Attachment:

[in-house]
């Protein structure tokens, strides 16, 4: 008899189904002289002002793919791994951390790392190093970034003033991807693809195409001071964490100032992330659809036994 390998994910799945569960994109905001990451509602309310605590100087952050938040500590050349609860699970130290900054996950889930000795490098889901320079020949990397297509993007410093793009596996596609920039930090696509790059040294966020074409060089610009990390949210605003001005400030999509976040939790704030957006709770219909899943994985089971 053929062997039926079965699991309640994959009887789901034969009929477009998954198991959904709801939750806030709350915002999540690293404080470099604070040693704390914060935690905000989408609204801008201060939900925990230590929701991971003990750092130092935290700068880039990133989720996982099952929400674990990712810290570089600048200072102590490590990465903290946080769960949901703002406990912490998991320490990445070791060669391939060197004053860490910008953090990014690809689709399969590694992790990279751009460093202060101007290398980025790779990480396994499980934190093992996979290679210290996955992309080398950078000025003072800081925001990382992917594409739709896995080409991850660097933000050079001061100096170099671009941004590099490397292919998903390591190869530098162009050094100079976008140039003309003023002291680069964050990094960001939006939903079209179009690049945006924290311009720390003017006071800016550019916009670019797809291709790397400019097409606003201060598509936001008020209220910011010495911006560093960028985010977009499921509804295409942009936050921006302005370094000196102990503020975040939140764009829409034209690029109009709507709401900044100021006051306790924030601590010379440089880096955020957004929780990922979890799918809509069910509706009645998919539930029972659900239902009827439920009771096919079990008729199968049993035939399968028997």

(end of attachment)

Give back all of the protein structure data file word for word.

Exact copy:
[in-house]
């Protein structure tokens, strides 16, 4: 008899189904002289002002793919791994951390790392190093970034003033991807693809195409001071964490100032992330659809036994 390998994910799945569960994109905001990451509602309310605590100087952050938040500590050349609860699970130290900054996950889930000795490098889901320079020949990397297509993007410093793009596996596609920039930090696509790059040294966020074409060089610009990390949210605003001005400030999509976040939790704030957006709770219909899943994985089971 053929062997039926079965699991309640994959009887789901034969009929477009998954198991959904709801939750806030709350915002999540690293404080470099604070040693704390914060935690905000989408609204801008201060939900925990230590929701991971003990750092130092935290700068880039990133989720996982099952929400674990990712810290570089600048200072102590490590990465903290946080769960949901703002406990912490998991320490990445070791060669391939060197004053860490910008953090990014690809689709399969590694992790990279751009460093202060101007290398980025790779990480396994499980934190093992996979290679210290996955992309080398950078000025003072800081925001990382992917594409739709896995080409991850660097933000050079001061100096170099671009941004590099490397292919998903390591190869530098162009050094100079976008140039003309003023002291680069964050990094960001939006939903079209179009690049945006924290311009720390003017006071800016550019916009670019797809291709790397400019097409606003201060598509936001008020209220910011010495911006560093960028985010977009499921509804295409942009936050921006302005370094000196102990503020975040939140764009829409034209690029109009709507709401900044100021006051306790924030601590010379440089880096955020957004929780990922979890799918809509069910509706009645998919539930029972659900239902009827439920009771096919079990008729199968049993035939399968028997």